Looking down on others

So there you have it: you have wowed[1]your bosses. They promoted you, after the undoubtedly long and winding discussion in their Organization & People Review in which (unbeknownst to yourself) your promotion was given to your boss after he allowed his agreement to be taken in a case of somebody that needed to be fired[2]. I apologize. That was uncalled for. This is your moment of glory. You should be all free to savor this glorious moment of recognition. You made it! Congrat’s! You are somebody special now.

For God’s sake: don’t be ashamed. There is no reason to feel this pain in the chest – this mild panic when looking at the others around you, unpromotedly awaiting your every wish as their command. Call it innovation or call it entrepreneurial skills, or call it above average analytical skills. Just feel it as the charisma of the natural born people leader; just feel it like your colleagues managers feel it: do not be ashamed to have it, boast it, bullet it and rumor it. You are all set (apart)! Meet Rick & meet Iwana. And meet Udo too. Enjoy talking to HR as if your every word potentially is an anecdote that they can repeat later on to the younger hopefuls[3].

You are a high potential. Or at least a key performer. At any rate: somebody who is flagged in some SAP-like system as special, in kind of a secretive kind of way.

I’m Joan. And I am not just a little bit worried all of this has left you quite a bit too ‘up’ to still see it in the proper perspective of learning how to be underpromoted. It is so easy to look down on others that you might get carried away with it like all of the others that believe they’re saving the world receiving a ‘pay for performance’ on which one could easily feed the better part of an African country[4]. I need to stop you. It isn’t that kind of looking down on others that will get you anywhere. At least not anywhere interesting.

So let me warn you in time: there is most definitely some brainwashing ahead. It’ll obviously start all warm and cosy. Iwana will bump into you when you are waiting for the coffee machine to eject black sugary fluid in a plastic container[5]. Smalltalk will come natural. Eventually she’ll tell you how she wanted to be a musician; how she still plays regularly, “For fun, you know.”, but finds it more and more difficult to keep up. You will hear yourself muttering “how you’d always wanted to run a marathon”, or something; checking yourself just in time not to say what you really want to do[6]. Just in time, because this is networking and networking is a game for winners; not one for the faint of heart that will blabber on about the truth and what they feel and all such girly-man stuff. Next thing you find yourself in a bar or other place suggesting a more informal setting, with Iwana and Rick, joking about Udo (at least if Udo is not there himself, because when he’s there the joke will be on HR (or it will be about Rick, when Rick happens not to be there (or you …))).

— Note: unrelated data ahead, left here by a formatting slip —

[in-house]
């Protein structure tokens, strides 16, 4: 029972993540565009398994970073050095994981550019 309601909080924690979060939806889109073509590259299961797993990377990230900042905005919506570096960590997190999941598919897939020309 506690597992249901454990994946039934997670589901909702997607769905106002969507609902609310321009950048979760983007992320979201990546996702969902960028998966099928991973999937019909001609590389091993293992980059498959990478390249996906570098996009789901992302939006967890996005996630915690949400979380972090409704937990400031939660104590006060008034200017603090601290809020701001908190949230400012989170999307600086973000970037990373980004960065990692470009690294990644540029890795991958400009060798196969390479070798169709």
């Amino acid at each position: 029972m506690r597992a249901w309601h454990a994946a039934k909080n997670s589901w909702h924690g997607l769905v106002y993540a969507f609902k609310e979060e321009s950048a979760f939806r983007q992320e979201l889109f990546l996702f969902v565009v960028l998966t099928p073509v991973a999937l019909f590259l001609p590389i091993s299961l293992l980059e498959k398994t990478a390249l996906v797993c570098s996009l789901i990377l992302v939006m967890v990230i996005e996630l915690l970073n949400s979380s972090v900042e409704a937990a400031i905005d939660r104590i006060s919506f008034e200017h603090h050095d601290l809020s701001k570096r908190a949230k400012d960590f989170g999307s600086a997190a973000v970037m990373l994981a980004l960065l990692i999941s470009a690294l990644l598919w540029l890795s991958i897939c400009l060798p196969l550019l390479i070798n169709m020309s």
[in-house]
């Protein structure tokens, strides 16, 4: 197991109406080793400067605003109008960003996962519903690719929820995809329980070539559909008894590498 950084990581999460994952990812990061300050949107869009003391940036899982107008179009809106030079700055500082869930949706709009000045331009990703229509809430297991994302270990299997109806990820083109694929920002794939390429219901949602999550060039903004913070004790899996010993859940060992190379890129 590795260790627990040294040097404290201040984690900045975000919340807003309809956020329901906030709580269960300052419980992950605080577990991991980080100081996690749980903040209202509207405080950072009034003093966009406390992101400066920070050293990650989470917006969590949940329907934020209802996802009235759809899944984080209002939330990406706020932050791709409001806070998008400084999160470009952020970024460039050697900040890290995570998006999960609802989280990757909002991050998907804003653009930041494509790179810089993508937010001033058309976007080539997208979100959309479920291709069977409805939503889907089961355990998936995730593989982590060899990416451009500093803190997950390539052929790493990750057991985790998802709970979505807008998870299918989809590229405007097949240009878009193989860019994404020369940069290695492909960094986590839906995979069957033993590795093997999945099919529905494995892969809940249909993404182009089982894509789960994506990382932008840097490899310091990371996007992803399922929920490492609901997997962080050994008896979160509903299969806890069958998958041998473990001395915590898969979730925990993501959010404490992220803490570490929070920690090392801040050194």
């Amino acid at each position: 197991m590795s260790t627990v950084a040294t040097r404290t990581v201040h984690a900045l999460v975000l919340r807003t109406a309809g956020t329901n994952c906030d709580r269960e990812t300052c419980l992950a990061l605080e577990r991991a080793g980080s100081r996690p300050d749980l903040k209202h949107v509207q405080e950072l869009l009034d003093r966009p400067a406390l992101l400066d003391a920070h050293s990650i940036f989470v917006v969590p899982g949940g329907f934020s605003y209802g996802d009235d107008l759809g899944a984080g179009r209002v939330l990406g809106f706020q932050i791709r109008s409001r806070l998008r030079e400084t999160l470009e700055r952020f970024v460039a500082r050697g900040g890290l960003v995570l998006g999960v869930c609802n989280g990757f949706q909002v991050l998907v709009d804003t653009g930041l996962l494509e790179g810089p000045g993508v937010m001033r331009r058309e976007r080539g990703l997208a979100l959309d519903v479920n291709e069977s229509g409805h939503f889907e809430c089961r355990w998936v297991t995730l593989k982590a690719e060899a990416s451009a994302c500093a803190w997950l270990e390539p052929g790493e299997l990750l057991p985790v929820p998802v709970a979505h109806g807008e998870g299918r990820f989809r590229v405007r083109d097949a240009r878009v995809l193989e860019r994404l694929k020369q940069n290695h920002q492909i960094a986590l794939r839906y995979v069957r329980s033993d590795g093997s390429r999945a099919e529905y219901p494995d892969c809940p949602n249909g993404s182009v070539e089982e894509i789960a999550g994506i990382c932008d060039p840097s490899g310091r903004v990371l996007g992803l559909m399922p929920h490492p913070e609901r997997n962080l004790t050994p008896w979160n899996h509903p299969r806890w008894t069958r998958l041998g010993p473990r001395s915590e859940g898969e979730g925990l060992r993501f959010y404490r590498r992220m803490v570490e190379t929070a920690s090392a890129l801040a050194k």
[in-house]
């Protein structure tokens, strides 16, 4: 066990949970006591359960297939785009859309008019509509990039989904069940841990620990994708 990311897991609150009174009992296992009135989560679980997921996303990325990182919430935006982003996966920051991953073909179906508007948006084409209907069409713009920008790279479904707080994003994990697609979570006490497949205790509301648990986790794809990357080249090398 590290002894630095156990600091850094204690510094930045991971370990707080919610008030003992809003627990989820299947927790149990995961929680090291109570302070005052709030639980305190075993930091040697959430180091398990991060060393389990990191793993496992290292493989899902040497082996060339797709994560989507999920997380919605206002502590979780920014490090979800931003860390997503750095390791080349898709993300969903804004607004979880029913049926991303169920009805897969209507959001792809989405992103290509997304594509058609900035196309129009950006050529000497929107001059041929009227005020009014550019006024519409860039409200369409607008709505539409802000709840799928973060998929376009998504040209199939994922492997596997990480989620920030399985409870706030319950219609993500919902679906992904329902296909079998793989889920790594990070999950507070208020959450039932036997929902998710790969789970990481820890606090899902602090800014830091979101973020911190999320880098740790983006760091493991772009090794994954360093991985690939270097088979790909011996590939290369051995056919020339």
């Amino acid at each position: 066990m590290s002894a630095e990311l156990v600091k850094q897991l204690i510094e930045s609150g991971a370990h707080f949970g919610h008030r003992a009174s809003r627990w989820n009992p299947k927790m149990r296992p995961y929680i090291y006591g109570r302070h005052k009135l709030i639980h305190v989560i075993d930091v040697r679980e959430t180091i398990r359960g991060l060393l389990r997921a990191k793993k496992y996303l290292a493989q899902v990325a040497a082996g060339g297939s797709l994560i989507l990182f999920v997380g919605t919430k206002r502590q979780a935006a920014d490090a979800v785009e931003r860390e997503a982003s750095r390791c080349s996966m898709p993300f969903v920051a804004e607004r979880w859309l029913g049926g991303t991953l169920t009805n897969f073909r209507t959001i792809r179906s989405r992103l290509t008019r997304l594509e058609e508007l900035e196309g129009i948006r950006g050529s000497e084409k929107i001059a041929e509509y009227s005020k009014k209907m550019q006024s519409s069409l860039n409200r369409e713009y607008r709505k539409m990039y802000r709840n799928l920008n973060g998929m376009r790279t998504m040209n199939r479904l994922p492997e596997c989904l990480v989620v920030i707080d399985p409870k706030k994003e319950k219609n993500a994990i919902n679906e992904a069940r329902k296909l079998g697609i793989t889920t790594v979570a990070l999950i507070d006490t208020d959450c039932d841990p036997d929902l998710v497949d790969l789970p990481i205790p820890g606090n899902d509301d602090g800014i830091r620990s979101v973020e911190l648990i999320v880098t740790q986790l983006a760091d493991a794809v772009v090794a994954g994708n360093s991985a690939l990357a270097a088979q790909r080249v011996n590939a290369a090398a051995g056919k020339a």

Lest you’re getting carried away again with all of this being one of them, I need to caution you again: this is heading towards an unavoidable hi-po training seminar in which there will be even more drinks and posturing and, ultimately, taking sides in one of those inevitable ‘big boss corporate civil wars’ that are always going on in some form or other. Before you know it one of these big bosses will be the mentor of little old you. She will be glad to be sponsoring your career on the basis of your personal commitment to “[place any word here and it will mean – “her”]. As long as, that is, you’re willing to get out of your comfort zone[7] & get with the program – the program being that you accept consecutive challenges during which you’ll be reprogrammed into a management machine carefully tuned to take down the other clan, and do it remorselessly[8].

Heck, after a while you might even be stretched & boosted 😉

The thing is: as much as I liked (and still like) Iwana and Rick the ‘them and us’-gig of pre-selection (chapter 1) and selection of those that fit best (chapter 2) is a bit of a self-frustrating prophecy. I mean, socially what’s going on is more or less what is described in ‘The Catcher in the Rye.’; it really is and all. It’s the psychology of the in-crowd locking others out not so much because they dislike them but because it is the shortest path to liking themselves even better. It leads to all things juvenile – all things juvenile, minus the youthful and enjoyable stuff that is – for those that when young missed out on all that shit[9]. But whatever they thought and whatever you’ll think: they were, and you are, not part of the selectorate. There is too much doubt in you. There is too much of an urge to look around at the unpromoted others & too much of a desire for their wellbeing[10]. You just never wanted to be a wannabe, not  enough at least. You know you don’t want it hard enough.